Fernando Torres might well be remembered as a Chelsea flop, but he was only deemed such a failure there because of how wonderfully brilliant he was at Liverpool. His period of superstardom didn’t last, but at least we got to see it.
It took just two Premier League games for Fernando Torres to win over the pundits.
English football had lost Thierry Henry in the summer of 2007, and a vacancy had opened up for a world-class forward to take English football forward.
Cristiano Ronaldo might have been the one to end that campaign as the league’s top scorer, with a Champions League medal to boot, but Torres emerged just as impressively that season.
Unlike Ronaldo’s transformation at Old Trafford, however, Torres emerged as a modern number nine and as a marquee signing who hit the ground running and laughed in the face of those who even posited ‘should we believe the hype?’ as a question.
Coming off the back of several impressive seasons in Spain, there was expectation from Anfield alongside tempered optimism from those who knew a big transfer fee didn’t always equate to guaranteed end-product.
Fifteen minutes into Torres’ home debut, everyone was on the same page.
It didn’t matter that the defender he beat was Tal Ben-Haim, a man not always known for his pace. The excitement came from watching a young frontman (he was still just 23) trusting his own abilities and knowing he had scored with a defender and goalkeeper still to beat.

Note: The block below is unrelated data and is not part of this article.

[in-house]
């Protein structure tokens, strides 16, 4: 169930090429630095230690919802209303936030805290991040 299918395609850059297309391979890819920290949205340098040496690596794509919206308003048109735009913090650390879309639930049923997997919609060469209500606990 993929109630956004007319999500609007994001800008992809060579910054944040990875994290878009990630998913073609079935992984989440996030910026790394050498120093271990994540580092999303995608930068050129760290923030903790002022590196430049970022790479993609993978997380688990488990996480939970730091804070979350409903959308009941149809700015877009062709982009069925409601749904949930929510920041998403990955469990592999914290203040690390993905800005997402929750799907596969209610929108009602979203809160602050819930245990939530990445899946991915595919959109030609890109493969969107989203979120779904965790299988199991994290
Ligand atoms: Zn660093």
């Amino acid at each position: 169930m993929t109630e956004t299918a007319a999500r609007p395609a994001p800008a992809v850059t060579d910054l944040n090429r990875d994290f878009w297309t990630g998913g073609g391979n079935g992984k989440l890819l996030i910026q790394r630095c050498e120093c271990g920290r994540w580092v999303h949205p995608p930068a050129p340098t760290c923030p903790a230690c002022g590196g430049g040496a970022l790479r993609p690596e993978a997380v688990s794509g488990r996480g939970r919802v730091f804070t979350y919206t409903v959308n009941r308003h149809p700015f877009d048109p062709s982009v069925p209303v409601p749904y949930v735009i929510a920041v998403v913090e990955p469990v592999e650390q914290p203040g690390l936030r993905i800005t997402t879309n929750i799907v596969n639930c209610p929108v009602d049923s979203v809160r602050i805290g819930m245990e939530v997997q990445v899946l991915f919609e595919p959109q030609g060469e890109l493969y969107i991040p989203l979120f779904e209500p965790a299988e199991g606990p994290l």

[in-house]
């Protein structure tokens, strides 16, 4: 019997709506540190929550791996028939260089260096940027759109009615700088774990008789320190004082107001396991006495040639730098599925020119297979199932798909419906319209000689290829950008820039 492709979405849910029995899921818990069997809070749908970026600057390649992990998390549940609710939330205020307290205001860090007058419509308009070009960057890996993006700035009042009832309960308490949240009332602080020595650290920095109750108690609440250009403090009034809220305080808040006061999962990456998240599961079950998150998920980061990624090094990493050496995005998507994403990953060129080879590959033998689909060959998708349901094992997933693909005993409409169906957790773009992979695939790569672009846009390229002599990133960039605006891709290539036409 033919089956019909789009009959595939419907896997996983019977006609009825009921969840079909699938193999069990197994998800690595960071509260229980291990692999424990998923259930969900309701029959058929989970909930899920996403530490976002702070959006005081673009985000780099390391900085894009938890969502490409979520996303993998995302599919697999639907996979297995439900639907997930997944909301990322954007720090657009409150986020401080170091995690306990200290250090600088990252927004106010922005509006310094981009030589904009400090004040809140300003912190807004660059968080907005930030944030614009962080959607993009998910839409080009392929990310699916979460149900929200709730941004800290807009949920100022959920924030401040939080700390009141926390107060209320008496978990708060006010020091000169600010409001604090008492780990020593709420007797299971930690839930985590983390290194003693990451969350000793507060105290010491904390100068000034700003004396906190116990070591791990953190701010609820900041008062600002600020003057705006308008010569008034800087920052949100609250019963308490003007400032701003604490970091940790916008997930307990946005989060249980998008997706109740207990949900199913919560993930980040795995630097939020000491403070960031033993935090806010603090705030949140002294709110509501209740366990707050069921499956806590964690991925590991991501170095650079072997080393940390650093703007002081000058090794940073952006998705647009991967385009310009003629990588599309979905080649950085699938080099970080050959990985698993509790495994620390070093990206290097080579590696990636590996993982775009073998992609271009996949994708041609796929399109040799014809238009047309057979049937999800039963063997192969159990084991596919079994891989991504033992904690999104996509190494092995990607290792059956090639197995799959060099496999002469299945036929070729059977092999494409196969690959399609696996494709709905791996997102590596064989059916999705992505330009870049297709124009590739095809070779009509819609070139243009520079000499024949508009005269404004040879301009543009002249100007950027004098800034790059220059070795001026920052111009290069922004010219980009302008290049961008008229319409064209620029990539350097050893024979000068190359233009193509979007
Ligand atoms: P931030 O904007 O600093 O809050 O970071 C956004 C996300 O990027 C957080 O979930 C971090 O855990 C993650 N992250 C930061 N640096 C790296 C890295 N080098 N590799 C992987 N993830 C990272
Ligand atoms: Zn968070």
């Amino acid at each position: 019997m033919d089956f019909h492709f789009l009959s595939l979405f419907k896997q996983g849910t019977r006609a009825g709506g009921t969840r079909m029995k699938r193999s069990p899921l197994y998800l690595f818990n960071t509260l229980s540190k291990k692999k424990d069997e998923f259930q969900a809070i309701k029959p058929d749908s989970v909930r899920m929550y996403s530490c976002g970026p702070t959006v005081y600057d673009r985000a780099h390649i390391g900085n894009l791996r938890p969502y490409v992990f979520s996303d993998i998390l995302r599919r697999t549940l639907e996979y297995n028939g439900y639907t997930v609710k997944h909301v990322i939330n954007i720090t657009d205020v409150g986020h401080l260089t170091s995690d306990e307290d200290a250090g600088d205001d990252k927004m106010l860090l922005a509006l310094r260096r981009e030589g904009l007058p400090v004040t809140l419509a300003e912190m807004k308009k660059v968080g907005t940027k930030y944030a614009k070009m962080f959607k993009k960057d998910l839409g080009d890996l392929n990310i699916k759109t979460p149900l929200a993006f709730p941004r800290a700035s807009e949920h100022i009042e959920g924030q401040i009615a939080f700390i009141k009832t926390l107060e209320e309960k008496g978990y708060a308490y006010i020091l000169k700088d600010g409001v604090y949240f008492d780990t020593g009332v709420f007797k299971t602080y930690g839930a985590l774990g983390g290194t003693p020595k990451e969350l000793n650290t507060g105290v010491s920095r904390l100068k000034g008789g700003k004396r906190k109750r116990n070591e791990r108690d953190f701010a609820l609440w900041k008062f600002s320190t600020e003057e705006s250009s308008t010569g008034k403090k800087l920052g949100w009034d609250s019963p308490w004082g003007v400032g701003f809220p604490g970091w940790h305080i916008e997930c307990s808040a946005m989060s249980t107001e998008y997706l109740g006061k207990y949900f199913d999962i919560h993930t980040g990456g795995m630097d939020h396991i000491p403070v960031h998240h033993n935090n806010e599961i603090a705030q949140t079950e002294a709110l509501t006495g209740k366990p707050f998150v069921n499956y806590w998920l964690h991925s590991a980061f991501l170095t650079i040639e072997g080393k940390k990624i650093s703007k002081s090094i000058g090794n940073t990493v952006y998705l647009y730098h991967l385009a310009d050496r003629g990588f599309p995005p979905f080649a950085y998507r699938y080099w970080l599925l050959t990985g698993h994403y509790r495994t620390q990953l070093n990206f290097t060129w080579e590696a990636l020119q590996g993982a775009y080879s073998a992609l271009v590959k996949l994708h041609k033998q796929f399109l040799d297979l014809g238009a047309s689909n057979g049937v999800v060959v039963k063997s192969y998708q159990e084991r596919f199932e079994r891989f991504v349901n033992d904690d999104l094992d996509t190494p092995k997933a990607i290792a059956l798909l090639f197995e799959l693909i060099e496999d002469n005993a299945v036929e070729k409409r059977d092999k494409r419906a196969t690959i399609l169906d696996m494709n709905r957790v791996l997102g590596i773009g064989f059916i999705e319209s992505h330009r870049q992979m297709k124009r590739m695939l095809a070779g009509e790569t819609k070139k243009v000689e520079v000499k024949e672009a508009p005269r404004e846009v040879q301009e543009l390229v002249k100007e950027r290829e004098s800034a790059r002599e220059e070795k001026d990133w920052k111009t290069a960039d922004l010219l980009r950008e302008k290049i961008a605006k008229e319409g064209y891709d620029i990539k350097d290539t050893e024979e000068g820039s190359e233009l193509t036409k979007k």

To pull off a stop-and-go move on an opponent is impressive enough, but to do so without fully stopping – only really implying stopping – is very special indeed.
And as for the finish? How could you not think of the recently-departed Henry when watching a man in red open up his body and find the far corner?
To watch that goal against Chelsea, and then to turn to the Torres reduced to rubble by a spell playing for the team he showed up that day, is as dramatic a shift as the one which left Ben-Haim running through treacle at Anfield.
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Torres ended that season with 33 Liverpool goals – the highest return of his career by a double-figure margin – buoyed by three hat-tricks.
Those trebles, against Reading, Middlesbrough and West Ham, mean he remains the only man in Premier League history to take the matchball home three times in his debut season – even the most prolific forwards in English football couldn’t reach the mark that quickly.
And just a glance at the hat-trick against Boro – enough to seal a 3-2 victory 10 years ago this week – shows the combination of fear and precision that made his dream season possible.
Even if the first goal began as a gift, with Julio Arca’s mistimed header playing him through, Torres still needed the pace to run clear and the hunger not just to round Mark Schwarzer but also to beat fast-approaching team-mate Dirk Kuyt to the tap-in.
The second is, as with many of Torres’ goals in his first two Liverpool seasons, a triumph of instinct. It’s a player having the goal in his sights and getting the shot away before his opponents can blink and letting the rest take care of itself.